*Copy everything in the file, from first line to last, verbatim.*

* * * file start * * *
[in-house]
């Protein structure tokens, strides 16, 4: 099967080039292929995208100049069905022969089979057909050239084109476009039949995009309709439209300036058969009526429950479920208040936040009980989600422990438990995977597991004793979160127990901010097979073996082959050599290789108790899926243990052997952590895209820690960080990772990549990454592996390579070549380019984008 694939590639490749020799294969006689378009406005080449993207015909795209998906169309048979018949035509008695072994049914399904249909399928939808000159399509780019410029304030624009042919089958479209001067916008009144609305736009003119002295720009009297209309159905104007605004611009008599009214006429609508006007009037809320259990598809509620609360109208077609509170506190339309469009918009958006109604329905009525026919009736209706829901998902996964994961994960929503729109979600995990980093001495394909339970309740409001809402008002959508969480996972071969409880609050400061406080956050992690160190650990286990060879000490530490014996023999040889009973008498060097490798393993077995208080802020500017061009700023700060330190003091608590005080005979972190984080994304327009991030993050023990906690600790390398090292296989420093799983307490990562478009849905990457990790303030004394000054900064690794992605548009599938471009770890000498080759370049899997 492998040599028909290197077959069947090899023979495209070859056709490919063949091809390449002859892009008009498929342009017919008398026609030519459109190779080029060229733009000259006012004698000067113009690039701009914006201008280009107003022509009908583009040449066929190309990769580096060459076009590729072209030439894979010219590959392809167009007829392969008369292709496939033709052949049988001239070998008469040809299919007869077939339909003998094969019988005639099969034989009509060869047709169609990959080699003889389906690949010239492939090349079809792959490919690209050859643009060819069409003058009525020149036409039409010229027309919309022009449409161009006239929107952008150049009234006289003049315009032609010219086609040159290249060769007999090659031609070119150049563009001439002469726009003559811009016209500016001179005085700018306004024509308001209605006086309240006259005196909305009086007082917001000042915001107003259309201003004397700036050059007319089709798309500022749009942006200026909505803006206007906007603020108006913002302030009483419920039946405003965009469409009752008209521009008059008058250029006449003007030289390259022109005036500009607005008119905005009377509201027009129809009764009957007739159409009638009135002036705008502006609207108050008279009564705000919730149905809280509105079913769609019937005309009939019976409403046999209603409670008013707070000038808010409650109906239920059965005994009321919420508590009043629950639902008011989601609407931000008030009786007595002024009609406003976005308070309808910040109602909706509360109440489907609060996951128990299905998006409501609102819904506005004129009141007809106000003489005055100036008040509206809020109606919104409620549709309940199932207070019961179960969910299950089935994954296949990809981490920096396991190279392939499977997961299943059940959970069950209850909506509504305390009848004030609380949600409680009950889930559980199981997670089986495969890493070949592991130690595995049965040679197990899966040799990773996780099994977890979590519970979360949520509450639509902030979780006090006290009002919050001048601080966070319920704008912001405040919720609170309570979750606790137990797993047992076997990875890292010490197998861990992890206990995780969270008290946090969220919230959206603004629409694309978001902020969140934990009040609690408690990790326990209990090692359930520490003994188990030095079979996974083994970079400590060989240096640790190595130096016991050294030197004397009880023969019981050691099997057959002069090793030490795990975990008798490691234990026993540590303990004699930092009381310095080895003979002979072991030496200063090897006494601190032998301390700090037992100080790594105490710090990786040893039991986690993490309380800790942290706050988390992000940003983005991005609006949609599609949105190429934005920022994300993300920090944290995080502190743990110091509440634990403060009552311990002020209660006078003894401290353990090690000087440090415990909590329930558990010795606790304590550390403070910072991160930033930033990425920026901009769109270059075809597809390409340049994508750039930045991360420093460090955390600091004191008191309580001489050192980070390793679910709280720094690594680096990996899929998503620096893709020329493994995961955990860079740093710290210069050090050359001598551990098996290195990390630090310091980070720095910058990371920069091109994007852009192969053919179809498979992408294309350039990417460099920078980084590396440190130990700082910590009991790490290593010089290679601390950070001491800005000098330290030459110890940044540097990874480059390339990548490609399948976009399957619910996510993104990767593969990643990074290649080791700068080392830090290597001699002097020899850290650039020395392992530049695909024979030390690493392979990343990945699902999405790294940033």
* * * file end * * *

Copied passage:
[in-house]
């Protein structure tokens, strides 16, 4: 099967080039292929995208100049069905022969089979057909050239084109476009039949995009309709439209300036058969009526429950479920208040936040009980989600422990438990995977597991004793979160127990901010097979073996082959050599290789108790899926243990052997952590895209820690960080990772990549990454592996390579070549380019984008 694939590639490749020799294969006689378009406005080449993207015909795209998906169309048979018949035509008695072994049914399904249909399928939808000159399509780019410029304030624009042919089958479209001067916008009144609305736009003119002295720009009297209309159905104007605004611009008599009214006429609508006007009037809320259990598809509620609360109208077609509170506190339309469009918009958006109604329905009525026919009736209706829901998902996964994961994960929503729109979600995990980093001495394909339970309740409001809402008002959508969480996972071969409880609050400061406080956050992690160190650990286990060879000490530490014996023999040889009973008498060097490798393993077995208080802020500017061009700023700060330190003091608590005080005979972190984080994304327009991030993050023990906690600790390398090292296989420093799983307490990562478009849905990457990790303030004394000054900064690794992605548009599938471009770890000498080759370049899997 492998040599028909290197077959069947090899023979495209070859056709490919063949091809390449002859892009008009498929342009017919008398026609030519459109190779080029060229733009000259006012004698000067113009690039701009914006201008280009107003022509009908583009040449066929190309990769580096060459076009590729072209030439894979010219590959392809167009007829392969008369292709496939033709052949049988001239070998008469040809299919007869077939339909003998094969019988005639099969034989009509060869047709169609990959080699003889389906690949010239492939090349079809792959490919690209050859643009060819069409003058009525020149036409039409010229027309919309022009449409161009006239929107952008150049009234006289003049315009032609010219086609040159290249060769007999090659031609070119150049563009001439002469726009003559811009016209500016001179005085700018306004024509308001209605006086309240006259005196909305009086007082917001000042915001107003259309201003004397700036050059007319089709798309500022749009942006200026909505803006206007906007603020108006913002302030009483419920039946405003965009469409009752008209521009008059008058250029006449003007030289390259022109005036500009607005008119905005009377509201027009129809009764009957007739159409009638009135002036705008502006609207108050008279009564705000919730149905809280509105079913769609019937005309009939019976409403046999209603409670008013707070000038808010409650109906239920059965005994009321919420508590009043629950639902008011989601609407931000008030009786007595002024009609406003976005308070309808910040109602909706509360109440489907609060996951128990299905998006409501609102819904506005004129009141007809106000003489005055100036008040509206809020109606919104409620549709309940199932207070019961179960969910299950089935994954296949990809981490920096396991190279392939499977997961299943059940959970069950209850909506509504305390009848004030609380949600409680009950889930559980199981997670089986495969890493070949592991130690595995049965040679197990899966040799990773996780099994977890979590519970979360949520509450639509902030979780006090006290009002919050001048601080966070319920704008912001405040919720609170309570979750606790137990797993047992076997990875890292010490197998861990992890206990995780969270008290946090969220919230959206603004629409694309978001902020969140934990009040609690408690990790326990209990090692359930520490003994188990030095079979996974083994970079400590060989240096640790190595130096016991050294030197004397009880023969019981050691099997057959002069090793030490795990975990008798490691234990026993540590303990004699930092009381310095080895003979002979072991030496200063090897006494601190032998301390700090037992100080790594105490710090990786040893039991986690993490309380800790942290706050988390992000940003983005991005609006949609599609949105190429934005920022994300993300920090944290995080502190743990110091509440634990403060009552311990002020209660006078003894401290353990090690000087440090415990909590329930558990010795606790304590550390403070910072991160930033930033990425920026901009769109270059075809597809390409340049994508750039930045991360420093460090955390600091004191008191309580001489050192980070390793679910709280720094690594680096990996899929998503620096893709020329493994995961955990860079740093710290210069050090050359001598551990098996290195990390630090310091980070720095910058990371920069091109994007852009192969053919179809498979992408294309350039990417460099920078980084590396440190130990700082910590009991790490290593010089290679601390950070001491800005000098330290030459110890940044540097990874480059390339990548490609399948976009399957619910996510993104990767593969990643990074290649080791700068080392830090290597001699002097020899850290650039020395392992530049695909024979030390690493392979990343990945699902999405790294940033």